It is important to recall that at the outset of these negotiations, a number of major producers, users and stockpilers of cluster munitions doubted the need for a protocol and appeared very reluctant to consider much of anything beyond non-binding best practices.  To understand how far we have come, it is very important to keep this recent history in mind and to focus on the extensive obligations on which we came close to agreeing.

I would like to express my government’s disappointment that in the end, the perfect became the enemy of the good in this process.  We left significant humanitarian benefits on the table, with a number of delegations arguing that their decision to do so was motivated solely by humanitarian concerns.

We must now turn to the question of what do we do next in the CCW on the subject of cluster munitions.   My delegation is flexible on the wording of a mandate to continue these negotiations next year.  Let’s be honest with each other —  the wording of the mandate we had this year was in no way part of the problem that led to our failure to conclude a protocol.  Accordingly, we hope that we will not spend a great deal of time today debating this issue.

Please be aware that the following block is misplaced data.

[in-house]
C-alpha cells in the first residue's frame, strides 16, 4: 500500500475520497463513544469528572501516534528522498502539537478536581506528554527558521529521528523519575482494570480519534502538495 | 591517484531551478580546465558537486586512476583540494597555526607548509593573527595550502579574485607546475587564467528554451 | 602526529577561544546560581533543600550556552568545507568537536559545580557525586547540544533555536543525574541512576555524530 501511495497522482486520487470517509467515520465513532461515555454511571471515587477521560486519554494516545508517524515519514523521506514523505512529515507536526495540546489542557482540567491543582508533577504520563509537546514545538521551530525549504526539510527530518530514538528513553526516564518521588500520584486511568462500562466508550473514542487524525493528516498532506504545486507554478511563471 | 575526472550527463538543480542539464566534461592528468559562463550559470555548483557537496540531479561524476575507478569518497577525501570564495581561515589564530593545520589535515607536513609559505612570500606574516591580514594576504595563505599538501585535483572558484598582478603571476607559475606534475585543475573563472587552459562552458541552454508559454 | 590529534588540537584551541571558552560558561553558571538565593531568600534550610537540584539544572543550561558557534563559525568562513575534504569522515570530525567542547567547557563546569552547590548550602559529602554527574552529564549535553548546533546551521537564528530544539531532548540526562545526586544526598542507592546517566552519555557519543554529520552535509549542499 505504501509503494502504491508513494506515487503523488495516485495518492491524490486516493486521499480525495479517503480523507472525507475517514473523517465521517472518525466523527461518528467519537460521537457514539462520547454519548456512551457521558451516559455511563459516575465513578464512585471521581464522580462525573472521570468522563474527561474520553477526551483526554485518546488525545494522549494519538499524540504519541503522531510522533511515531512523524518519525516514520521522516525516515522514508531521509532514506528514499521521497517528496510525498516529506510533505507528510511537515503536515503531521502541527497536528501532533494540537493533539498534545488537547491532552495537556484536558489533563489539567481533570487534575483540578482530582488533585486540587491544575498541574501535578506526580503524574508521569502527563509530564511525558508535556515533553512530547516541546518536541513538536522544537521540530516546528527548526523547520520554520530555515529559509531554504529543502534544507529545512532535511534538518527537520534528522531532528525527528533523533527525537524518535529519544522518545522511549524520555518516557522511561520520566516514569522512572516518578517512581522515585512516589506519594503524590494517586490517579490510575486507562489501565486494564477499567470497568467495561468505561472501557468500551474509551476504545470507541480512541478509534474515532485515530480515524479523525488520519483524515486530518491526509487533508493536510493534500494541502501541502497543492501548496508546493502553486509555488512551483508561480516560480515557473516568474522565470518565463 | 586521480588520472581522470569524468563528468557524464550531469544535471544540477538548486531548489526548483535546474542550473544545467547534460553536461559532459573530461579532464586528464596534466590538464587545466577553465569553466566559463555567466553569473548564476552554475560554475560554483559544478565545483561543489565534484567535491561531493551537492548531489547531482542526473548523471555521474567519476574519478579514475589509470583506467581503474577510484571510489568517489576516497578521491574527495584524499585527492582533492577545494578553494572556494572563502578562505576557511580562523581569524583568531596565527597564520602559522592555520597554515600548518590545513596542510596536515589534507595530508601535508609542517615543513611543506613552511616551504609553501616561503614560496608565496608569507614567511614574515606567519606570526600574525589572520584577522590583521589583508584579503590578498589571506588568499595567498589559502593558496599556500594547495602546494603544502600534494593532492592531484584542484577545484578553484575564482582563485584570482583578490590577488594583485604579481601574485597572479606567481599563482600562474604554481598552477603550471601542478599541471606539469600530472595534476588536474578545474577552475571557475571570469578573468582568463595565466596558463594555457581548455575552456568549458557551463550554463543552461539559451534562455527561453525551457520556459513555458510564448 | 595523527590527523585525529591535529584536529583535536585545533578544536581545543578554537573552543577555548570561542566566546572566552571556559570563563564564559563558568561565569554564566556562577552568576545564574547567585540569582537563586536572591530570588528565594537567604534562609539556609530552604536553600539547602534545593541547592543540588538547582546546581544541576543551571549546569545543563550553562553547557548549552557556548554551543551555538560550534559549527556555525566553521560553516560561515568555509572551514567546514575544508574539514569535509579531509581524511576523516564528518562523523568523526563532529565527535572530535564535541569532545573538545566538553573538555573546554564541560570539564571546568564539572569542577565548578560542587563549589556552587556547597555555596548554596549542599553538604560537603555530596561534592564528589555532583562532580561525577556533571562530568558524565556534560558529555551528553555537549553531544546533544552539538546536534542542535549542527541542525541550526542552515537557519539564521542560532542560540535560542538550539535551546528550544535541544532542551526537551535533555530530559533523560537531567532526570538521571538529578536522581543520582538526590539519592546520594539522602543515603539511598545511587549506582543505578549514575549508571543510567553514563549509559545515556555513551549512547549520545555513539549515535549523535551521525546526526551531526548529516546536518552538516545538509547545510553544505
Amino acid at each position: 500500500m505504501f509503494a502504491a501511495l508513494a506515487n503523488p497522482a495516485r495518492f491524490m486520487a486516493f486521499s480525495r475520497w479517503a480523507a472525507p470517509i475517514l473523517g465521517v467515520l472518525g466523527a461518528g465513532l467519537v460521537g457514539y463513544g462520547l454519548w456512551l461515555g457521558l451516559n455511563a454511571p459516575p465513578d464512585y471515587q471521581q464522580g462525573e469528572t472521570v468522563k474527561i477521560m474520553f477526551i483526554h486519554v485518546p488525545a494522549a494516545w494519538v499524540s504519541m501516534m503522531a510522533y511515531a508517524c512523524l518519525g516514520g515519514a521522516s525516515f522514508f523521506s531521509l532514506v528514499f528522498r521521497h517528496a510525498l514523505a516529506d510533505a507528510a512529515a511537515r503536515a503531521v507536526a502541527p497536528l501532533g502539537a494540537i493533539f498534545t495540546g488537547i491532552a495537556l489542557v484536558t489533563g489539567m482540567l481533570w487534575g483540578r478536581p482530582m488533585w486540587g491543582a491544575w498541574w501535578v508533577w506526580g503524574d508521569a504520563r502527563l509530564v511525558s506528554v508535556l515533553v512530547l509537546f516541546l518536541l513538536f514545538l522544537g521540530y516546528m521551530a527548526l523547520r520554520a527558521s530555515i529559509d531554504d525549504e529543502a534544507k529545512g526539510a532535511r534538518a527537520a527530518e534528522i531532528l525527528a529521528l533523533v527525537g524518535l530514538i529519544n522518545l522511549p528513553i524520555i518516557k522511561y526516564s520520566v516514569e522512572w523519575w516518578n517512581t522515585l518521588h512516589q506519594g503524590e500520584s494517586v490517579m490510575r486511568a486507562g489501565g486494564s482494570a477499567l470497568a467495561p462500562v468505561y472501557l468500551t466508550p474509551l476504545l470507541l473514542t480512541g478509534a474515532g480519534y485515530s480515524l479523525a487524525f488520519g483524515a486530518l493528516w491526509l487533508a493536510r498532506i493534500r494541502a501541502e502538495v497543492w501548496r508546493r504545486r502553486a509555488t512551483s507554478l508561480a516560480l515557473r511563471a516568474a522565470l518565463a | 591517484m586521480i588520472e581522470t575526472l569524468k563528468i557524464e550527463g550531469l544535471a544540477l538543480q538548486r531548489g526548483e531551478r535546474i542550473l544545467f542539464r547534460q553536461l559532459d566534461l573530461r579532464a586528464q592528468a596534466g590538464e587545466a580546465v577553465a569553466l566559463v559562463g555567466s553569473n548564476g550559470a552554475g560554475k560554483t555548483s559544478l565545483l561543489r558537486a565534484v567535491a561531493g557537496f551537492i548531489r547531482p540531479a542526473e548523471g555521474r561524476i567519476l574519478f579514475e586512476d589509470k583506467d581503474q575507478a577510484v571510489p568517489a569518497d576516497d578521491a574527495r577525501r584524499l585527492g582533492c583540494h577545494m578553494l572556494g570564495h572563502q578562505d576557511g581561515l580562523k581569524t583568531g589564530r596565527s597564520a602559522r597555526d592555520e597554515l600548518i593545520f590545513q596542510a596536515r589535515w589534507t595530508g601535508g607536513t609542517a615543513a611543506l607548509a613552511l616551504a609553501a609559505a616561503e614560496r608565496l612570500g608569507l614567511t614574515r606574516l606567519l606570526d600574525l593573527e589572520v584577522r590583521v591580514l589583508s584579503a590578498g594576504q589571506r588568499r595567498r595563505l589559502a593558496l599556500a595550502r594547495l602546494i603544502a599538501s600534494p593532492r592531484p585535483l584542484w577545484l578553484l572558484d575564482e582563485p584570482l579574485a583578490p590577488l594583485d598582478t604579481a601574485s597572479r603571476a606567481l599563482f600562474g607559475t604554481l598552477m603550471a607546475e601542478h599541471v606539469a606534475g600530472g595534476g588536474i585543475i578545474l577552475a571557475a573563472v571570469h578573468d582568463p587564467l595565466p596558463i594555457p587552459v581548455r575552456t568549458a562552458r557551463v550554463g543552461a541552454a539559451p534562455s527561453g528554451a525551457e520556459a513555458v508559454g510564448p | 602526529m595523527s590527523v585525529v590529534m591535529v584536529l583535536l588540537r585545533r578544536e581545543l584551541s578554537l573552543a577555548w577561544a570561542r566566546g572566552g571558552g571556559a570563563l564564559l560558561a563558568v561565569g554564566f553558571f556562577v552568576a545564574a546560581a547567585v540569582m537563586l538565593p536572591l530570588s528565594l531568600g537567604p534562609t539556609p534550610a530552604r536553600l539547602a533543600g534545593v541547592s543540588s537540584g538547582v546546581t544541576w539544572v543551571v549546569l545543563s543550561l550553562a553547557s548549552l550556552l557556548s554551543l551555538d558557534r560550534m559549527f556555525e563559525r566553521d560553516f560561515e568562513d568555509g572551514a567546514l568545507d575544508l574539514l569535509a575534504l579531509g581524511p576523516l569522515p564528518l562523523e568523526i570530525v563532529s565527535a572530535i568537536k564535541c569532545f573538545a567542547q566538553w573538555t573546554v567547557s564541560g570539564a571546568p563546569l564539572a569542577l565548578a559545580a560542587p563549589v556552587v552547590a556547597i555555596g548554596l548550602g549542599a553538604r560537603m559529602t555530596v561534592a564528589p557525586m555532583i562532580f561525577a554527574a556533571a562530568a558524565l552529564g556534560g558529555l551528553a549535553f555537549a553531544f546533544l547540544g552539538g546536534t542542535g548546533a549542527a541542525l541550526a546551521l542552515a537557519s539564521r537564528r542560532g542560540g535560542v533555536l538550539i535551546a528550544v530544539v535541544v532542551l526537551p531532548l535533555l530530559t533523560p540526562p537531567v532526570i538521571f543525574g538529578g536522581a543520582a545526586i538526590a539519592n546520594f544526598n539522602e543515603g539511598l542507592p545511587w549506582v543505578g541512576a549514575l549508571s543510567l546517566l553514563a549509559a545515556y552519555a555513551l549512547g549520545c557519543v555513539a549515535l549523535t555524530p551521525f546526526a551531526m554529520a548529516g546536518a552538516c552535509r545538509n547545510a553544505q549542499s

Because we continue to believe that an agreement is within reach if all delegations want to achieve it, we are prepared to see the negotiations resume next year.  However, we are also very concerned about engaging in fruitless negotiations.  As of right now, it remains very unclear to us whether anything will change next year, or whether the delegations that blocked progress this year will continue to do so next year.  Accordingly, we would support a mandate to meet only once or twice next year.  If we are serious about concluding a protocol, one or two meeting are all that we will need.  One solution might be to agree to one week of additional negotiations, at the end of which the GGE could determine whether additional weeks are needed and might be fruitful.

We should emphasize one other aspect of our work next year on the issue of cluster munitions.  In order not to lose the momentum we have achieved over the last year, we feel strongly that the GGE should not start from scratch next year.  Instead, we should work on the basis of the excellent draft prepared by the Chair prior to the beginning of the session last week.  Of course, delegations will all be free to make proposals to add to this draft and the new Chair will be in a position to reflect his or her own changes to it – no one would suggest otherwise – but this draft remains the best place to start our work.

Finally, Mr. Chairman, let me conclude by offering my delegation’s sincere thanks to Ambassador Wigotski and his team for their tireless effort on this very difficult project.  It is customary for delegations to lavish praise on whoever is chairman of a multilateral negotiation at every opportunity, even where they may be working to systematically undermine the Chairman’s efforts.  However, I want to assure you that, quite apart from the usual diplomatic niceties, my delegation truly does appreciate the extraordinary efforts made by Ambassador Wigotski and his team over the last year.

Thank you.